Compression stockings for varicose veins will be stripped off Russian legs at the airport, and confiscated under the new rule. Bathing suits, however, if worn instead of underwear, are exempted from the ban.
On June 13, for the first time since the Russian military operation began in the Ukraine, a detailed Russian intelligence assessment has been published in Moscow of Polish strategy for the future of Ukraine. This follows several weeks of brief statements by Russian security and intelligence officials claiming the government in Warsaw is aiming at an anschluss or union with the “eastern borderlands” known in Poland as Kresy Wschodnie, and in the Ukraine as Halychyna; that’s to say, Galicia.
These Russian claims have been dismissed as propaganda by the Poles. Polish strategy, according to Warsaw sources, is to preserve the Zelensky regime in Kiev and the unified Ukrainian military command — and not to acknowledge the possibility of their defeat by the Russian army east of the Dnieper River.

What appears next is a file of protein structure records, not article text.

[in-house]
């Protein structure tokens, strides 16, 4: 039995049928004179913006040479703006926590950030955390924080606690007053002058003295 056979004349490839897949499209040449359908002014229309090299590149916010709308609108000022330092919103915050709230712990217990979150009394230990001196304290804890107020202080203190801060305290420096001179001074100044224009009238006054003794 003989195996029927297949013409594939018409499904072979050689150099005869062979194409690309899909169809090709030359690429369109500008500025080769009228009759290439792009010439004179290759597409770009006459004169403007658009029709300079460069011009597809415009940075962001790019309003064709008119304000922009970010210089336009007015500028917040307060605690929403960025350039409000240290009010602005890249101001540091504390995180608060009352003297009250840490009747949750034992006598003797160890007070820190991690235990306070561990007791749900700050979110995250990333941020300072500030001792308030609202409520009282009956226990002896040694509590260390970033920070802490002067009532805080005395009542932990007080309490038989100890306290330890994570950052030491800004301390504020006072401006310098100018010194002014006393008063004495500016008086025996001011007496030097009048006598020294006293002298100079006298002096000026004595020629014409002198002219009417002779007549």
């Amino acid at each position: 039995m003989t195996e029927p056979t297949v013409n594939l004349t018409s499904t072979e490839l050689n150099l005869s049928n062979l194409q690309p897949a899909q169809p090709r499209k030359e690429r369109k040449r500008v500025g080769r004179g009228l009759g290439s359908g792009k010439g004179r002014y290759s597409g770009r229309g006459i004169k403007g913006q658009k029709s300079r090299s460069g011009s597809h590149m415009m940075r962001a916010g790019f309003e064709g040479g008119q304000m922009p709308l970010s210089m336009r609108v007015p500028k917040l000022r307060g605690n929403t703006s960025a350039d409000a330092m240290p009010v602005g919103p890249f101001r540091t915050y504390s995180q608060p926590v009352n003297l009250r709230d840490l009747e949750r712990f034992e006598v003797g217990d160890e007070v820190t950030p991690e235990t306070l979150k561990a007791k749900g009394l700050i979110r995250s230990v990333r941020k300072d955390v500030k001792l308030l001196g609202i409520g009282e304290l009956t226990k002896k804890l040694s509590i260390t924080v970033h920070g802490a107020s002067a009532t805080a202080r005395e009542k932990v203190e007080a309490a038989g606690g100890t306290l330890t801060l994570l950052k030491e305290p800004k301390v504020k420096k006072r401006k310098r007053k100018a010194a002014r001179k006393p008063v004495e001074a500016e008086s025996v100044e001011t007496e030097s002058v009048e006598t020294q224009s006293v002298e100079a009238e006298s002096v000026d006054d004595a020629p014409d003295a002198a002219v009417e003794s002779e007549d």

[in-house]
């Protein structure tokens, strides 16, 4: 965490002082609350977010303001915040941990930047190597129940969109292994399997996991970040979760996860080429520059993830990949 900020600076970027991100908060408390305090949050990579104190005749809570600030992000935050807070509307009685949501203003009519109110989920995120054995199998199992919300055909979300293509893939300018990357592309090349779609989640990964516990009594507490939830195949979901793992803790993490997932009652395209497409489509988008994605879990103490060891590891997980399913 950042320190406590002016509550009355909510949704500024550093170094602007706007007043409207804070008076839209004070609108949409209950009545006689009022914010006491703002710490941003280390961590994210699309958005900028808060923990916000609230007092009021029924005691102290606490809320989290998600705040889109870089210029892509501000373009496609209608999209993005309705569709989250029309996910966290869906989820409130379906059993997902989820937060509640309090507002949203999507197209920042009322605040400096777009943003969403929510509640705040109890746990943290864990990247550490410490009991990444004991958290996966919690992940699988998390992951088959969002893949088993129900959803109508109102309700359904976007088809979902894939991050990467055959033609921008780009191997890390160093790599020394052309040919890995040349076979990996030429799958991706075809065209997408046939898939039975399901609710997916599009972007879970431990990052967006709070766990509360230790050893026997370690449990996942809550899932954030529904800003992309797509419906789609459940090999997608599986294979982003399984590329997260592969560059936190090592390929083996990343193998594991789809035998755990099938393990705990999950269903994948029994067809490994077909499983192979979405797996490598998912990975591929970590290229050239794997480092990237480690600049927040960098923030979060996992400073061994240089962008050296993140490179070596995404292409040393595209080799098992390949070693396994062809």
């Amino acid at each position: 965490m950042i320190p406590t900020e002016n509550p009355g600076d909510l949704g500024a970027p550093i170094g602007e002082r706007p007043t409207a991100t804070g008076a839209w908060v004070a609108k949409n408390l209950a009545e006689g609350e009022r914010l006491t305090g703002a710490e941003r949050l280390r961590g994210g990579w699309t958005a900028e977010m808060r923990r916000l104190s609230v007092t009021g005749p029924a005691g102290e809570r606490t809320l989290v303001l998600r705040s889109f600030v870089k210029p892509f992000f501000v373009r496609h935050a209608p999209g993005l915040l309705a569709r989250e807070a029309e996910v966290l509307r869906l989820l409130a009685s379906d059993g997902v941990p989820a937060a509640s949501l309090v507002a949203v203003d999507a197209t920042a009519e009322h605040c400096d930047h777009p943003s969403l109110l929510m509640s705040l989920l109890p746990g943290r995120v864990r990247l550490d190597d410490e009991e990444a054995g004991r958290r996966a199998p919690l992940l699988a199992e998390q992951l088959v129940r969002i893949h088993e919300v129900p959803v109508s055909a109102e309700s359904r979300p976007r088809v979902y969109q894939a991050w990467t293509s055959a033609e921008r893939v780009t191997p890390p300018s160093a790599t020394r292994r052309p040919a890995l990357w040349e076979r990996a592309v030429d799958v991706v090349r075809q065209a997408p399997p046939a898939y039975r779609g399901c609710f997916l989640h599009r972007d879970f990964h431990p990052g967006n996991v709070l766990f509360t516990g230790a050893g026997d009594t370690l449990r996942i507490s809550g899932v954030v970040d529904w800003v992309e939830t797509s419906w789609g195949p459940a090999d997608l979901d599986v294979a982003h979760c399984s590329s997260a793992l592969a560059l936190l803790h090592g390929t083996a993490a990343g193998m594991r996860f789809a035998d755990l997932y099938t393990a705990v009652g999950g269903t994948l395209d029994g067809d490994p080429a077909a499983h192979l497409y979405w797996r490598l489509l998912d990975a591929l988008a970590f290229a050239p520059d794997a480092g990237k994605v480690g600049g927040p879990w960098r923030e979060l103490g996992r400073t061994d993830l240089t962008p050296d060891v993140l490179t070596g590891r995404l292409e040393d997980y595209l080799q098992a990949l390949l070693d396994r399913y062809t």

In this week’s discussion between Vlad Shlepchenko, a military analyst for Tsargrad in Moscow, and Vladimir Kozin, a leading academic attached to the Russian intelligence think tank, the Russian Institute for Strategic Studies, they consider the scope of the strategic problem which they think the Poles, and behind them the US and NATO, will continue to pose, after the objectives of Phase-1 and Phase-2 of the Russian military operation in the Ukraine have been completed.
The Cossacks are known for many things, but not for being Roman Catholics like the Galicians of western Ukraine around Lvov, or like the Poles around Cracow.